Coastal impact model Inter-comparison Project
CoastMIP is an open, community-driven initiative aimed at comparing, generating and synthesising policy-relevant information on coastal impacts of climate change and sea-level rise at global and continental scales (called large-scales hereafter). Such assessments are needed for informing a range of policy decisions including: i) setting global mitigation targets in the context of the UNFCCC to avoid “dangerous interference with the climate system”; ii) designing global financial mechanisms for adaptation and loss & damage, and iii) strategic long-term adaptation planing.
In order to be salient for policy making, such impact assessments must systematically consider all major uncertainties including scenario uncertainty, climate model uncertainty, internal variability and impact model uncertainty. A failure to do so can misguide decisions. The former three types of uncertainties have been explored substantially, but uncertainties in climate impact models have only recently received attention through systematic impact model inter-comparisons either within sectors (e.g. AgMIP for the agricultural sector, FISH-MIP for the fishery sector) or as part of the Inter-Sectoral Inter Comparisons Project (ISI-MIP).
So far coastal climate change impacts assessments have not been organized within model inter comparisons that allow to quantify uncertainties coming from different methods, data and models applied, mainly because few continental and global scale studies and models have been available. In recent years, data and methods for assessing large scale coastal flood risk assessments have developed rapidly (Abadie et al., 2016; Diaz, 2016; Hallegatte et al., 2013; Hinkel et al., 2014; Vousdoukas et al., 2016) and large-scale storm surge and wind-wave models as well as high frequency sea level observations are increasingly becoming available (Muis et al., 2016; Vousdoukas et al., 2017; Cid et al., 2017; Wang et al., 2014; CAWCR data set; Mentaschi et al., 2017).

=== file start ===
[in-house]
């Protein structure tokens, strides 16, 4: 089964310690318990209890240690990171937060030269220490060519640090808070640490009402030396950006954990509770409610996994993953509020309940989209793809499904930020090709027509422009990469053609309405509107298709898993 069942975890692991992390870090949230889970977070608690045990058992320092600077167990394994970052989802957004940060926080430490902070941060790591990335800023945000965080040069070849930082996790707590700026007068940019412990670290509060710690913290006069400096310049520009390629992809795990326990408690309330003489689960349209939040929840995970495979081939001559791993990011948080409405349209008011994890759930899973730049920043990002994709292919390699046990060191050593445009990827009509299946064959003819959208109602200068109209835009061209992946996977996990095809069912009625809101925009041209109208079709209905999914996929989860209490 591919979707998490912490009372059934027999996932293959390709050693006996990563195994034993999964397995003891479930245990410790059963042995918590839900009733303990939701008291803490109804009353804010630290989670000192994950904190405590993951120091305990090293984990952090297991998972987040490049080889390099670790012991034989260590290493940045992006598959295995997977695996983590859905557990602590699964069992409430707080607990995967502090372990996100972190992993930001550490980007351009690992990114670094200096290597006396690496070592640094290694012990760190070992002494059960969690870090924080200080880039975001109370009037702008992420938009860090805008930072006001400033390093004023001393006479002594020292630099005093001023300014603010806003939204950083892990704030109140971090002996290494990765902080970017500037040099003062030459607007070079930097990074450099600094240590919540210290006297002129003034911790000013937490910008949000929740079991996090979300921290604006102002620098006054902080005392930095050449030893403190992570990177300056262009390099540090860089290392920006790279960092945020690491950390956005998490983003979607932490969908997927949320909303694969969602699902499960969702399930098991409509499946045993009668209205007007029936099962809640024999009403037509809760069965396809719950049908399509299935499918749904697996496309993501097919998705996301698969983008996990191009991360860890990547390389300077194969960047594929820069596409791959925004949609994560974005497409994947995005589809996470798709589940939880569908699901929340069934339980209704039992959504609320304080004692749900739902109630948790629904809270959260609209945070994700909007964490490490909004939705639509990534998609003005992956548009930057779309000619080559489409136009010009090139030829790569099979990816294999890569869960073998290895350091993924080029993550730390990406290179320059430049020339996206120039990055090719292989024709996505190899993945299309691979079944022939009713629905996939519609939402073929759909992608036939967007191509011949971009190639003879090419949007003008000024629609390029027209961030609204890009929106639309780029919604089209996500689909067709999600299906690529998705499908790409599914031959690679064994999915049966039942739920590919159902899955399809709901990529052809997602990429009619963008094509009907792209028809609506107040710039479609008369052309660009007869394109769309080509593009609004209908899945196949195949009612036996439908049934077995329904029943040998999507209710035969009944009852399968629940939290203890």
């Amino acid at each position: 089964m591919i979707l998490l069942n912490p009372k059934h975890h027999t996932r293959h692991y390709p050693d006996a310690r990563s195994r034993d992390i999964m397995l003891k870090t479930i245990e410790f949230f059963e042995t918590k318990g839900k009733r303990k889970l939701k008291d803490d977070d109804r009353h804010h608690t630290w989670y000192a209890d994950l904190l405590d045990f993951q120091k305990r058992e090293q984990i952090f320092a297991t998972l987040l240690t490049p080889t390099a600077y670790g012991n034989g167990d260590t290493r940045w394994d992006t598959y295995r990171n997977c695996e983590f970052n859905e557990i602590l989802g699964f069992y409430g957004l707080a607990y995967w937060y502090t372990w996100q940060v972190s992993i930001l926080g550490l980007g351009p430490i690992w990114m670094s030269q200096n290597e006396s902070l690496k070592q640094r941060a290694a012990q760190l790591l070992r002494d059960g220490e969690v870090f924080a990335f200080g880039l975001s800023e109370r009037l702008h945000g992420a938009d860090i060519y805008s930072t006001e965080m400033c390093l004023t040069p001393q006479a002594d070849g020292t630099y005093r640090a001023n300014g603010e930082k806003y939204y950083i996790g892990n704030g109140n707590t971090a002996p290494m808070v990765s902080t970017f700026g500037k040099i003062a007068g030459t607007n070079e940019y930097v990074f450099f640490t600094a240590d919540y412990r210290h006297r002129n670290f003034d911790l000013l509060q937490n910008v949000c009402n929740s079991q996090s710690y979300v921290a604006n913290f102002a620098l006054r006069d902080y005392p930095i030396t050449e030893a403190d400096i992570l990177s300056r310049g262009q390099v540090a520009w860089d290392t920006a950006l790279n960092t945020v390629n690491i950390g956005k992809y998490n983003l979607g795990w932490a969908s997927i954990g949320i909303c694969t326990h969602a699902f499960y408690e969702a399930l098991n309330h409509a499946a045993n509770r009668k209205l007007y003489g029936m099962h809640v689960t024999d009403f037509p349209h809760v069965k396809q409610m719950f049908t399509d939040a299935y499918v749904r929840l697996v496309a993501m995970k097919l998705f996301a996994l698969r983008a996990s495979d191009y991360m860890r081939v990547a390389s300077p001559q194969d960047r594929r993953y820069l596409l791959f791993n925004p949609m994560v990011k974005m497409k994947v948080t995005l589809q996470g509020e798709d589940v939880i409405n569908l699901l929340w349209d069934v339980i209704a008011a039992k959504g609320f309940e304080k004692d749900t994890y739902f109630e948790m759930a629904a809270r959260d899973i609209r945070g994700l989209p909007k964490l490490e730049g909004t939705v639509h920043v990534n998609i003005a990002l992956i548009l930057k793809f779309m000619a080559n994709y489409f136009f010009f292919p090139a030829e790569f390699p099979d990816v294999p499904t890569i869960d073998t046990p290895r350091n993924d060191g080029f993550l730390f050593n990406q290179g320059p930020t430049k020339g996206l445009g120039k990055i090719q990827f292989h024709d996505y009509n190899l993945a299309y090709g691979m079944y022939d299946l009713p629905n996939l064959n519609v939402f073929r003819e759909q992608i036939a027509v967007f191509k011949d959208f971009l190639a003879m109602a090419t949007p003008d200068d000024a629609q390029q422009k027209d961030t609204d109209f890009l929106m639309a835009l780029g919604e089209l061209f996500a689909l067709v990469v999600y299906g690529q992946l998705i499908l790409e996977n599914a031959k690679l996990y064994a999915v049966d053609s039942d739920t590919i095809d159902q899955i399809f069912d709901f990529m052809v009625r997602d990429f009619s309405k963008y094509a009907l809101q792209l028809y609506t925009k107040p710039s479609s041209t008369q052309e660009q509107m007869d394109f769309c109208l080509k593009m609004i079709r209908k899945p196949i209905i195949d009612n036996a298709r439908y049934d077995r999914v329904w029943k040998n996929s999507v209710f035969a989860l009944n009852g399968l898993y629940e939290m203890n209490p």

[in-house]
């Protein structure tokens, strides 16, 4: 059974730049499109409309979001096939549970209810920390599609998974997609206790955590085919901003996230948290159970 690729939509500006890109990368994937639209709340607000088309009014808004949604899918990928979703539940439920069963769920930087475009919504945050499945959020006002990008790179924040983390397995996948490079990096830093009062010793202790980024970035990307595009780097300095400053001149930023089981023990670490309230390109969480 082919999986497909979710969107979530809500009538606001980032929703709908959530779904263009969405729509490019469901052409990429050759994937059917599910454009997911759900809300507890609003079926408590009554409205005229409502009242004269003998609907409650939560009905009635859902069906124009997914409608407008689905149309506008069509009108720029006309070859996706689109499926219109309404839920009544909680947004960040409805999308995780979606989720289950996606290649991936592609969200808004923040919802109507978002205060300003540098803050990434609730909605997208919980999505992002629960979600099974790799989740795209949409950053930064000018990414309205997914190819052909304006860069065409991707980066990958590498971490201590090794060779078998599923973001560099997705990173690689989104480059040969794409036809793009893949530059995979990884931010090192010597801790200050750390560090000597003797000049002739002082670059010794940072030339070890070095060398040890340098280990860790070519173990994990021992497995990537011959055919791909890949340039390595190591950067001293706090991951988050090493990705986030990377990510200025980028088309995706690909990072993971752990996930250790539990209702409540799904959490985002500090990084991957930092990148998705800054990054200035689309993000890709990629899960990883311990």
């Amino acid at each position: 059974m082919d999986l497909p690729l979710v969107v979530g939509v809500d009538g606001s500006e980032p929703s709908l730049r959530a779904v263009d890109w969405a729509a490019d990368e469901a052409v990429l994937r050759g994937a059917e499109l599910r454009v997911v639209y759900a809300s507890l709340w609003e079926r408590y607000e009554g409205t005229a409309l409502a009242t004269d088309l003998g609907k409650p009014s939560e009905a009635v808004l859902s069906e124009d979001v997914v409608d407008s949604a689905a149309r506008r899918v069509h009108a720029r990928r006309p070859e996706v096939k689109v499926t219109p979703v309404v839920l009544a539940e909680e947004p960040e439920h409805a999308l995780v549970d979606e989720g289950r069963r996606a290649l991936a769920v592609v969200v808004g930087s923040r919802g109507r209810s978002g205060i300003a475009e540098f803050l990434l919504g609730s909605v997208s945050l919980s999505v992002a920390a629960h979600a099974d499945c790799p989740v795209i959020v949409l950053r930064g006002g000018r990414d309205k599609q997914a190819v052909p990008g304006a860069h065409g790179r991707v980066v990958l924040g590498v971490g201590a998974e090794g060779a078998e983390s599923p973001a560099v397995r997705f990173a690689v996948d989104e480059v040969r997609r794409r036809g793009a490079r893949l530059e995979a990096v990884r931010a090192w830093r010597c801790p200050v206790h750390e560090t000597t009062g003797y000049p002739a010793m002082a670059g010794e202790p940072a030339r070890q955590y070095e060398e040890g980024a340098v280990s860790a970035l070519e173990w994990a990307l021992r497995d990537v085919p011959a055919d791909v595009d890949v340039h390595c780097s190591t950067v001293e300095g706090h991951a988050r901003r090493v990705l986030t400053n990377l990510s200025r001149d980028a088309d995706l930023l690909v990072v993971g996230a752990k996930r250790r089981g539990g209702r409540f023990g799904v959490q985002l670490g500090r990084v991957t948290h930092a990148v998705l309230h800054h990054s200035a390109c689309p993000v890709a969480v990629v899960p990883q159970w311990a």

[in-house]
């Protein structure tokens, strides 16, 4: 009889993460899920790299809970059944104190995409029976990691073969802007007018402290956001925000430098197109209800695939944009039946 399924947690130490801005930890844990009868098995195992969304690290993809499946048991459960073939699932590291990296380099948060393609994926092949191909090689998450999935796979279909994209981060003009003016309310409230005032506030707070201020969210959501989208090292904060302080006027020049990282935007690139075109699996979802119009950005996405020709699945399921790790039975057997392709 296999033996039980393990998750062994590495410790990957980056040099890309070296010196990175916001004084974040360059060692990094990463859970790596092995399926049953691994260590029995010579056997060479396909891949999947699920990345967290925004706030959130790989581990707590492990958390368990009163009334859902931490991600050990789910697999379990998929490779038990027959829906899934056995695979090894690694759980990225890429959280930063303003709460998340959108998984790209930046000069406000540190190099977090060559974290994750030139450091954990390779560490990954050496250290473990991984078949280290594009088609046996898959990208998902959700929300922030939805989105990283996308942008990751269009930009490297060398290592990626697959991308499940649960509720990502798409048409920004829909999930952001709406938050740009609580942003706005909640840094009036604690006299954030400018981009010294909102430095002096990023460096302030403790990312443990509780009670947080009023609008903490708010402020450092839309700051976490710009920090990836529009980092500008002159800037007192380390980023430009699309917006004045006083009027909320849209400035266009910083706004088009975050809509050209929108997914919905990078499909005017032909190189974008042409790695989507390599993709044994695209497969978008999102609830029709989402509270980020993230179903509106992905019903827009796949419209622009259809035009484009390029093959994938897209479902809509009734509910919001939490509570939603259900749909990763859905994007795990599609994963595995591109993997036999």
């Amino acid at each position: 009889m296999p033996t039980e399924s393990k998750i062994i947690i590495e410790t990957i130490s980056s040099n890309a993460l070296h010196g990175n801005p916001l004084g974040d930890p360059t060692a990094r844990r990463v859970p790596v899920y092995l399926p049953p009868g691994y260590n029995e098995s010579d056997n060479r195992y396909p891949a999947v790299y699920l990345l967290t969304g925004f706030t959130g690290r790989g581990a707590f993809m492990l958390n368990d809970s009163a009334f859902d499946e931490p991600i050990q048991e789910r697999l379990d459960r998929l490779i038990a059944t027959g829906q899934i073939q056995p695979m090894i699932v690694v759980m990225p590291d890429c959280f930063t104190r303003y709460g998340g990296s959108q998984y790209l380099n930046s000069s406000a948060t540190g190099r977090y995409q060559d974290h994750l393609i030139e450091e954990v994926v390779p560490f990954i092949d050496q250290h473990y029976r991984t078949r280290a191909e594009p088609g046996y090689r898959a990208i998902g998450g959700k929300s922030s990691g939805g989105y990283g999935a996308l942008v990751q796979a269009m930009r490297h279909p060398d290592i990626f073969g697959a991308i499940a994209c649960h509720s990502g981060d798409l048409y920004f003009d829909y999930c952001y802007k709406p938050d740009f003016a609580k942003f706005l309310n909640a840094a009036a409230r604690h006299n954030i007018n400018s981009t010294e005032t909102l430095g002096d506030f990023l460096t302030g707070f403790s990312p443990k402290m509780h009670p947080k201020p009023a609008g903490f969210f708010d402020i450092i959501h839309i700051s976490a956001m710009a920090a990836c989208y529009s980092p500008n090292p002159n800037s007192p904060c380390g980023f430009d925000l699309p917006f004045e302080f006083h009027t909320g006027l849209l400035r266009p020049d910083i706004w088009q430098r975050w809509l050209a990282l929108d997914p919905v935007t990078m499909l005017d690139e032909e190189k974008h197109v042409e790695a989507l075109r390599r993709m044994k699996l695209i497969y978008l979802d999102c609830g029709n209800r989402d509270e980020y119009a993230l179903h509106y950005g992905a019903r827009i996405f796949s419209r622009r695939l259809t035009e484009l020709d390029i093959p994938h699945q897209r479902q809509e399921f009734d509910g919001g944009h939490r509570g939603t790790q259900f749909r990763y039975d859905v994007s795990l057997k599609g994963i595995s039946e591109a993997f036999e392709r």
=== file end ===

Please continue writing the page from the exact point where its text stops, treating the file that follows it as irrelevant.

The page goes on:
The goal of CoastMIP is to build on those recent developments and to set up a process that brings together the coastal impact modelling community to assess all major dimensions of impact assessment uncertainties across models, as a contribution to the cross-sectoral ISIMIP project. ISIMIP offers a consistent framework for climate impact simulations across different sectors and scales and makes them freely available for the research community and the wider public similar to the CMIP simulations of climate change (www.isimip.org).
The first focus of the comparison will lie on the current and future sea-level rise induced coastal flood risk, as this is expected to be one of the major impacts of climate change. Following the risk framework of IPCC AR5, flood risk is understood as a combination of hazard, exposure and vulnerability (Oppenheimer et al., 2014; Wong et al., 2014). Uncertainty analysis and model-inter-comparisons will be conducted for two separate parts of the flood risk modelling cascade:
- Assessments of current and future coastal flood hazard, defined here as the coastal extreme sea level (ESL) including tides, surge and wave set-up.
- Assessments of coastal flood impacts using the input of the hazard inter-comparison (1.) with different inundation and damage models (called impact models hereafter) for assessing coastal flood impacts such as flood extent, people affected and economic losses.
As a first step, CoastMIP will draft a review paper on the main uncertainty dimensions of coastal flood risk assessment, including uncertainties in data, simulation models, statistical models and other methods involved in the cascade of methods applied to quantify current and future flood risk under climate change. This wider interpretation of impact model is necessary, because some of the major uncertainties in projecting future flood risk stem from, e.g., the data models (Hinkel et al., 2014) or extreme value analysis methods (Wahl et al., 2017) employed. Based on this, we will develop a protocol that conforms with the cross-sectoral ISIMIP protocol and specifies the exact impact model simulations and comparisons to be performed. Finally, results will be analysed, made publicly available on the ISIMIP website and published in a peer-reviewed journal.
CoastMIP does not provide any funding for the envisaged activities, but relies on voluntary contributions. The goal thus is to create synergies between funded projects and other existing activities that can contribute to the overall agenda of CoastMIP.